If gestational diabetes goes undetected, or is not managed effectively, it can cause complications for both you and your baby.
Controlling your blood glucose (sugar) levels throughout your pregnancy reduces the risk of complications.
Gestational diabetes may increase the risk of:
- placental abruption – the placenta (the organ that links the pregnant woman’s blood supply to her unborn baby’s) starts to come away from the wall of the womb (uterus). This may cause vaginal bleeding and/or constant abdominal pain
- needing to induce labour – when medication is used to start labour artificially (read about inducing labour for more information)
- premature birth (see below)
- macrosomia (see below)
- trauma during the birth – to yourself and your baby
- neonatal hypoglycaemia – your newborn baby has low blood glucose, which can cause poor feeding, blue-tinged skin and irritability
- perinatal death – the death of your baby around the time of the birth
- development of obesity and/or diabetes later in the baby's life
Gestational diabetes can cause premature birth (your baby being born before week 37 of the pregnancy). This can lead to further complications for your baby, such as:
- respiratory distress syndrome – your baby’s lungs are not fully developed and cannot provide enough oxygen to the rest of their body
- jaundice – your baby’s skin turns yellow when a waste product called bilirubin builds up in the blood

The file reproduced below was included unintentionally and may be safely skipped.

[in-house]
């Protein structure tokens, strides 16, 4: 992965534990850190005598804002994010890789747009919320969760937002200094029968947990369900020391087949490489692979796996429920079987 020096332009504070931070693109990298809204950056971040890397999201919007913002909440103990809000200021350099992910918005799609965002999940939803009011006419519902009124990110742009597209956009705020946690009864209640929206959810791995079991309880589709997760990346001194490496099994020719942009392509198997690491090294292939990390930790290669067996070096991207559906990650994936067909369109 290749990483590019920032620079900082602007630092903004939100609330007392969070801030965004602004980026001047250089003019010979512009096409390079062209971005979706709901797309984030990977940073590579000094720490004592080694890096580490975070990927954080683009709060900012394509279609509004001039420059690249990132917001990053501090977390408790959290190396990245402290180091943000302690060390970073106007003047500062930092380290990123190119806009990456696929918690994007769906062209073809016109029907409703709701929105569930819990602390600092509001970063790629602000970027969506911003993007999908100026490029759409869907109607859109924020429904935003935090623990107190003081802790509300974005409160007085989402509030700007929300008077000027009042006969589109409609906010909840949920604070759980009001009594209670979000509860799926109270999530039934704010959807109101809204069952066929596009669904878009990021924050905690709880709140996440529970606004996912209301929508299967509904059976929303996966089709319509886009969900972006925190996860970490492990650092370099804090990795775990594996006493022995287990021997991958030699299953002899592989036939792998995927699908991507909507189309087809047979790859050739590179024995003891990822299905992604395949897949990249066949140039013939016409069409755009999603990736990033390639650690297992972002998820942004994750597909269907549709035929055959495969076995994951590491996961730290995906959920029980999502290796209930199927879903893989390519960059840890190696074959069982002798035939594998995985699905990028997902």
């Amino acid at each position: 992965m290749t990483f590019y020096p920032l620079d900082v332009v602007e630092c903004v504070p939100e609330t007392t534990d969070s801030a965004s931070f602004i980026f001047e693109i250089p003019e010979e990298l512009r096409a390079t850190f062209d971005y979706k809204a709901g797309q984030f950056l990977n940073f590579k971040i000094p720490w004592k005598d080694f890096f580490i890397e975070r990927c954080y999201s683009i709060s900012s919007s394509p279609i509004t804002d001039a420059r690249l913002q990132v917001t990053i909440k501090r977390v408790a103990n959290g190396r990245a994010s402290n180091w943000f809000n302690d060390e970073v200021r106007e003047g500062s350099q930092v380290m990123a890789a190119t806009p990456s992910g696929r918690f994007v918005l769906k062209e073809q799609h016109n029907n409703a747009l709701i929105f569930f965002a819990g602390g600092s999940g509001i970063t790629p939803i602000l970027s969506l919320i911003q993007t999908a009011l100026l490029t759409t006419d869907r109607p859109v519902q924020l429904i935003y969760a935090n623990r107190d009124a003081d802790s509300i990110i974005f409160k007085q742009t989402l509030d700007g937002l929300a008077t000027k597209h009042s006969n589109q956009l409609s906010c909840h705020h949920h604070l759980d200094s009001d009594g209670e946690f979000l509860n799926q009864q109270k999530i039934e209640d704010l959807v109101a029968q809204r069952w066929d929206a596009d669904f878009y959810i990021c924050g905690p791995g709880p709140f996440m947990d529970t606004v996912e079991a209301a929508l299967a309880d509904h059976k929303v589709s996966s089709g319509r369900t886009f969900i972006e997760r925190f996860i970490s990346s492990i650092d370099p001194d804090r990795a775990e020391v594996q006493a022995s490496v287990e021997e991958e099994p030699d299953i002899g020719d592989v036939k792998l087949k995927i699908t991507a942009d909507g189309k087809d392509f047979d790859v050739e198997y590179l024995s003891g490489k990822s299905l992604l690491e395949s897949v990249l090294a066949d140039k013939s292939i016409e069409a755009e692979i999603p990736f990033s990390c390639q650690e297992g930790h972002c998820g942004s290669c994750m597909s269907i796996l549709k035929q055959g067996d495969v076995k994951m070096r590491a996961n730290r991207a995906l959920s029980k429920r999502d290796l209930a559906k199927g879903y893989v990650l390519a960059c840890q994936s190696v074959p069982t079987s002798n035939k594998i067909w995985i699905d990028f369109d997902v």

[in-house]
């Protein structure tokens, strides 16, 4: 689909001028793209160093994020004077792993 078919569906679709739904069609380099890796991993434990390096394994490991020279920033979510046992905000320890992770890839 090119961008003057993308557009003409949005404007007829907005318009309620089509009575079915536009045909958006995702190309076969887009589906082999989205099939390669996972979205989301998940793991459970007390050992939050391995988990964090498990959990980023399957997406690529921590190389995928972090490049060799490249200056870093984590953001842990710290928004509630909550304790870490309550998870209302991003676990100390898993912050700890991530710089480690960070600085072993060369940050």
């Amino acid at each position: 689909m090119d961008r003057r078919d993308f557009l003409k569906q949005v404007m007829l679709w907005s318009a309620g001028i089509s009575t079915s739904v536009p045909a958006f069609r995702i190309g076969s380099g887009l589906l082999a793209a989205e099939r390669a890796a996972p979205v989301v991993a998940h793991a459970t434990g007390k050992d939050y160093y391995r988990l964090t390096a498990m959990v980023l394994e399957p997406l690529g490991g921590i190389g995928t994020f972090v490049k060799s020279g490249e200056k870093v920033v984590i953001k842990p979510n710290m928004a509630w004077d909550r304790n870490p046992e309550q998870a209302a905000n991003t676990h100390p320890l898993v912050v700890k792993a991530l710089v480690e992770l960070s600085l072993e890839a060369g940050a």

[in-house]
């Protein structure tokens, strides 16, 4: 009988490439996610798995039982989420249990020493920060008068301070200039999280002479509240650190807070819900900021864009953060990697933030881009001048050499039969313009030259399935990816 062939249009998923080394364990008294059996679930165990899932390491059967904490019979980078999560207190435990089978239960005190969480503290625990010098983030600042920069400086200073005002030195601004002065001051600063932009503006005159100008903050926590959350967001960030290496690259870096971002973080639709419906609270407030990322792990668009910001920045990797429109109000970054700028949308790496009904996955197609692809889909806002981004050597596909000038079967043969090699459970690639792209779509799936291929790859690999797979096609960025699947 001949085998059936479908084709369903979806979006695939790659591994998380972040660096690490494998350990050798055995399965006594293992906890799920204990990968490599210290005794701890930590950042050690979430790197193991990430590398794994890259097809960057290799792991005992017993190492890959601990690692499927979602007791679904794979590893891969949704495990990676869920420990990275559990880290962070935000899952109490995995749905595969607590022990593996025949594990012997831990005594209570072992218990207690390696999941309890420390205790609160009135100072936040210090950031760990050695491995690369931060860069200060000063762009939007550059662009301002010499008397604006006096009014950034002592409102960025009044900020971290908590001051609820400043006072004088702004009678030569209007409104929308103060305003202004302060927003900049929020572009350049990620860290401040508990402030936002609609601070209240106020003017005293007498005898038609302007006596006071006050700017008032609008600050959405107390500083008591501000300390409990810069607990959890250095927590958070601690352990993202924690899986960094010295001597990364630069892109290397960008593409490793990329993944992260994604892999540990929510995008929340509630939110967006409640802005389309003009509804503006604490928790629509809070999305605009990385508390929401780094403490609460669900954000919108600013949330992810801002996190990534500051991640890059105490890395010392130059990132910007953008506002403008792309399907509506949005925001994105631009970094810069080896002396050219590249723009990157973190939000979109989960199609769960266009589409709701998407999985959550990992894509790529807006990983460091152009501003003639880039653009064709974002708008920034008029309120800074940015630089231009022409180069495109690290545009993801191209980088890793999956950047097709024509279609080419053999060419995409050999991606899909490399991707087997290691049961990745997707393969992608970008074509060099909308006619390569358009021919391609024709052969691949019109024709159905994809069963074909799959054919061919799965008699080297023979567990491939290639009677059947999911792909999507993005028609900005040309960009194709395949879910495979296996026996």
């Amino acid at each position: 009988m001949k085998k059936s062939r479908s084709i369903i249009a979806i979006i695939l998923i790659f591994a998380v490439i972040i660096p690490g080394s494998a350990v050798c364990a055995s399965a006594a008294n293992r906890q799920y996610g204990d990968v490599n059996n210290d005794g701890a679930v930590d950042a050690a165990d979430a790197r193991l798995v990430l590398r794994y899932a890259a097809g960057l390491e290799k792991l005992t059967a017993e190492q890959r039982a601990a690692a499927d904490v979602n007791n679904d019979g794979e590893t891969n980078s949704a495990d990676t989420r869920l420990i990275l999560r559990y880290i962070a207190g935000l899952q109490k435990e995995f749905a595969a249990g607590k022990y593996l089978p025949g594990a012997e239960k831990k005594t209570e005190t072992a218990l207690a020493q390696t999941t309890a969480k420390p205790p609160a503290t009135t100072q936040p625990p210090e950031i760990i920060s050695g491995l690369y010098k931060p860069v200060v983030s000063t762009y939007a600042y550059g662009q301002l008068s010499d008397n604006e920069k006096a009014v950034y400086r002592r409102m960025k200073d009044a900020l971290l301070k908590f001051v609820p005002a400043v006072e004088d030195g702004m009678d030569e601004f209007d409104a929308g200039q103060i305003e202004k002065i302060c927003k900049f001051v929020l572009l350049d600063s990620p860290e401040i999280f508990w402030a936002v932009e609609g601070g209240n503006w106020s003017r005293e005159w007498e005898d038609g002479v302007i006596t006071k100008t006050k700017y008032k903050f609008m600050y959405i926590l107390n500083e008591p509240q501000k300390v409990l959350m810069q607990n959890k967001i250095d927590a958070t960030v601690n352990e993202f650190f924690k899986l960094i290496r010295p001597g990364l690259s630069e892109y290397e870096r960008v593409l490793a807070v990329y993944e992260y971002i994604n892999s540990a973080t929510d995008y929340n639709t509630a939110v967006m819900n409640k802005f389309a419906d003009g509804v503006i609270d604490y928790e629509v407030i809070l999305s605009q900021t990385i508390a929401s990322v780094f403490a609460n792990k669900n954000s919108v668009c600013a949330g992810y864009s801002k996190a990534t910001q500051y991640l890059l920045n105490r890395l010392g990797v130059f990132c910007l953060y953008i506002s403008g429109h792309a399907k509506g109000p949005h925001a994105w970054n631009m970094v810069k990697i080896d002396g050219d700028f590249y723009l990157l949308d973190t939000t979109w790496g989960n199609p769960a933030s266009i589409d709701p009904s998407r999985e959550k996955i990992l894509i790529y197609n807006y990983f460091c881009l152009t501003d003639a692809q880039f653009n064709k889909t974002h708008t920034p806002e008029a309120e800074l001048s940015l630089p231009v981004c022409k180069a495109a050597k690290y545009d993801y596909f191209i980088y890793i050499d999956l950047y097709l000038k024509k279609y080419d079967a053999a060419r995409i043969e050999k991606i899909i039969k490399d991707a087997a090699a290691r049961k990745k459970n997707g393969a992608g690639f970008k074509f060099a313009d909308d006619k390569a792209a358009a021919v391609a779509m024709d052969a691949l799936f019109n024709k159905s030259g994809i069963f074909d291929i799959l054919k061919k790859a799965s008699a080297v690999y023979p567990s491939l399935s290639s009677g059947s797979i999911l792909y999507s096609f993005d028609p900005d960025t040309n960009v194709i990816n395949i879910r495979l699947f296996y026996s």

Gestational diabetes increases the risk of your baby being large for its gestational age, i.e. weighing more than 4kg (8.8lbs). This is known as macrosomia.
Macrosomia occurs during the pregnancy because the excess glucose in the mother’s blood is passed to the foetus (unborn baby). This causes the foetus to produce insulin (a hormone) that allows glucose to enter the cells, which results in growth.
Macrosomia can lead to a condition called shoulder dystocia. This is when your baby’s head passes through your vagina, but your baby’s shoulder gets stuck behind your pelvic bone (the ring of bone that supports your upper body, also called the hip bones).
Shoulder dystocia can be dangerous as your baby may not be able to breathe while they are stuck. It is estimated to affect 1 in 200 births. For more information, see Royal College of Obstetricians and Gynaecologists: shoulder dystocia.
After having gestational diabetes, you are around seven times more likely to develop type 2 diabetes than women who have had a normal pregnancy.
Type 2 diabetes is when your body does not produce enough insulin, or the body’s cells do not react to the insulin (insulin resistance). read about type 2 diabetes for more information about this condition.
Therefore, it is important your blood glucose is monitored after the birth to check whether or not it returns to normal.
Your baby may also be at greater risk of developing these conditions in later life:
- obesity (having a body mass index of more than 30)
After having gestational diabetes, you are at increased risk of having gestational diabetes in any future pregnancies.
It is very important to speak to your GP if you are planning another pregnancy. They may arrange for you to monitor your own blood glucose from the early stage of your pregnancy. Read about diagnosing gestational diabetes for more information